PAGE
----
Errr.....

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Ian Raine
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Wurzburg is set in 1975, so you still have M551, M107, and some M60A2 btns. The M110 is the short calibre 203mm version, not the longer ranged A2 that replaced the M107, along with the MLRS (a counter battery and massed tank killing device, designed to release one salvo and scoot before the nuke arrived by return mail).

The 75 time frame explains the corps having one independent AH1 company (not AH64), with some spread around the ACAV squadrons. In about 77/8 they brought this up to a battalion and then as more TOW/Cobra arrived (?AH1Q) started equipping each division with a battalion (squadron). All that happened after the Tri-cap trial was terminated, the 1 Cav converted to armor, and the 6th Air Assault Brigade was separately established. In the 1986 TOE reorganisation this was increased again to 2 squadrons in the aviation brigade.

The Soviets had some SP arty coming into the units in 75, but it was issued first to the tank and MR regiments to keep up and provide close support (replacing towed guns, mortars etc) with batteries following each battalion. The division (and army asset) artillery was pretty much all towed then.

The other point is that when the T72 was first introduced, the group of tank armies in the second echelon got first issue, with the still older equipment passed on to the Category C divsions (division depots, more like it). By the time the teething problems were sorted, the GSFG got new stuff like artillery. The T64A was a bit of a secret weapon (and apparently an unreliable one), but on that Russian site there is reference to a Soviet based unit (Baltic District) transferring its T64s to GSFG when it got its T72s.

The CGF eventually got some T72s, by then the GSFG was getting T80s.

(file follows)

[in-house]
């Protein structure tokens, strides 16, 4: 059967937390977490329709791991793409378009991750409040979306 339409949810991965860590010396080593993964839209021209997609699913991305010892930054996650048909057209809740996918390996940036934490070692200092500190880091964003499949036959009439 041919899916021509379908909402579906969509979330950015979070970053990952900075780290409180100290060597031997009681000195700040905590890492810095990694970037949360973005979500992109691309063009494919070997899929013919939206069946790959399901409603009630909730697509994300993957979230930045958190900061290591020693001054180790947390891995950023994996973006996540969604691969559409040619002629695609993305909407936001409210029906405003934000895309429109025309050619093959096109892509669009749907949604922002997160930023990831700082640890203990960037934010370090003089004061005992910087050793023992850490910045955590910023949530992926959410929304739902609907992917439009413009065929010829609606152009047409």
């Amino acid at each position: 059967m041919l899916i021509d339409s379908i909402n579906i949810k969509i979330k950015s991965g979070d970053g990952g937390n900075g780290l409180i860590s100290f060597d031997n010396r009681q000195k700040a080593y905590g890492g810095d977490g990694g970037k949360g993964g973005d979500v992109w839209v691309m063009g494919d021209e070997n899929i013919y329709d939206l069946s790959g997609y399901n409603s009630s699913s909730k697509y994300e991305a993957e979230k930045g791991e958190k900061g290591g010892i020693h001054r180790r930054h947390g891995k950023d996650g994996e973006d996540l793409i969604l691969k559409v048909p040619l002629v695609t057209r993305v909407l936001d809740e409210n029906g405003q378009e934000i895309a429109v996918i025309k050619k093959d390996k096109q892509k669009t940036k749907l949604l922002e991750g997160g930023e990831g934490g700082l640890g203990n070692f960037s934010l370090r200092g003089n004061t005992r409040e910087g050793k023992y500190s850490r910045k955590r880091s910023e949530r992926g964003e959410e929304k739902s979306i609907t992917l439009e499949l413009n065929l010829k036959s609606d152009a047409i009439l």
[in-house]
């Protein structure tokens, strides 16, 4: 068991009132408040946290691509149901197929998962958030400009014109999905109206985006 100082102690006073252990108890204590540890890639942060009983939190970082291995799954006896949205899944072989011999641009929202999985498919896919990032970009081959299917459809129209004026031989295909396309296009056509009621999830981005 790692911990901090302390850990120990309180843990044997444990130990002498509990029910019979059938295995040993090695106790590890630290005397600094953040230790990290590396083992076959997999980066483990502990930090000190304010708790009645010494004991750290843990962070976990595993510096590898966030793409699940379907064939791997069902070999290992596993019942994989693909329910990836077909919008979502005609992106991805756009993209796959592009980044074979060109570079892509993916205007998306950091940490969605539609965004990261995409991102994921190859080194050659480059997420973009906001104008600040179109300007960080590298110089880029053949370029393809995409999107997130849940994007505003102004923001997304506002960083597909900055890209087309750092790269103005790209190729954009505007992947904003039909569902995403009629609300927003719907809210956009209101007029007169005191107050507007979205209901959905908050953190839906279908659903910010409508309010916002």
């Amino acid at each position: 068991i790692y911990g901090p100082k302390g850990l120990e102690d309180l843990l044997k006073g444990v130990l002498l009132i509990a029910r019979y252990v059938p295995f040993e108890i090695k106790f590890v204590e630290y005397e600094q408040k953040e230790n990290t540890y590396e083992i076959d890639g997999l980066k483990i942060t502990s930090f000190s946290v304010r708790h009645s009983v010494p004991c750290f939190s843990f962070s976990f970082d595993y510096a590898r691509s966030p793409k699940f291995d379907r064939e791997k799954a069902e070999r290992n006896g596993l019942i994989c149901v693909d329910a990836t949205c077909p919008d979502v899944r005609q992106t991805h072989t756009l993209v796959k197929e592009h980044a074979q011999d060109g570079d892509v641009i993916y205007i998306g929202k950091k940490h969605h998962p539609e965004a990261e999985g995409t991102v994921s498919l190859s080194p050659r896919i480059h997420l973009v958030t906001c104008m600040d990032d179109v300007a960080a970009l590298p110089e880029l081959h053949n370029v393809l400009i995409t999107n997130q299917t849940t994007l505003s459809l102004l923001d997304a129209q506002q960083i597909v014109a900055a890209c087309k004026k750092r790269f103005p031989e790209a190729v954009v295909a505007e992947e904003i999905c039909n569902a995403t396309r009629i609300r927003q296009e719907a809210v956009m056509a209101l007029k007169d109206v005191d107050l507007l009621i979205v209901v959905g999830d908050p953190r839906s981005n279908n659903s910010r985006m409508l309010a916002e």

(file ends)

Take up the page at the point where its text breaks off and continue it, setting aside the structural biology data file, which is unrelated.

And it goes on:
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Cassandra Harbinger
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When the Soviet's get T-72s the U.S. was getting M-1s. Given the results of the 1991 Gulf War that would be a major advantage for the U.S..
 
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Ian Raine
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cassandraharbinger wrote:
When the Soviet's get T-72s the U.S. was getting M-1s. Given the results of the 1991 Gulf War that would be a major advantage for the U.S..


The version of the T72 exported to Iraq was the inferior "Monkey Model" - it didn't have the same optics, and the armour was missing the 'secret' ceramic layers. Having said that the vanilla M1 with the 105mm gun was still superior to the Soviet issue T72. The real difference maker is the TTS. You can't hit what you can't see and the TTS was a significant advantage.
 
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Mike Robel
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Well, I am coming to this way late, but here goes.

The 11th ACR was in V Corps and stationed in Fulda. The 2nd ACR was in VII Corps and Headquarterd in Nuremburg.

I was in the 11th from JAN 1977 - DEC 1979.

At that time, the 11th was organized with three cav squadrons in Fulda, Bad Kissingen, and Bad Hersfeld.

CAV SQDN
HHC
3 x CAV TRP: 1 M113 for CO, 3 PLTS with 3 x M113, 6 M551, 3 M106
Tank Company: 17 M60A1
HOW Battery 6 x M109A1

Later, the CAV PLTS got 4 M60A1 and lost the 6 Sheridans.
Still Later, the Mortars were moved to the Troop Level

As I recall we also had a Maintenance Cmopany (15th), Engineer Company (58th), What I remember as the command and control squadron with 1 Attack HEL Company 9 or so AH-1, an Air Cav Troop OH-58s I think, and a Support Troop (Air) with UH-1s

As I left in 1979, we got M60A3s and each cav PLT got 2 x M901s.

Much later the CAV Troops got an M1 as I recall, 2 platoons of 4 M1s, and 2 platoons of 6 M3s. 2 M106 mortars, later 2 M1068 120mm Mortars.

Now of course, they're gone and they are OPFOR at the NTC and organized as a tank brigade.

Mike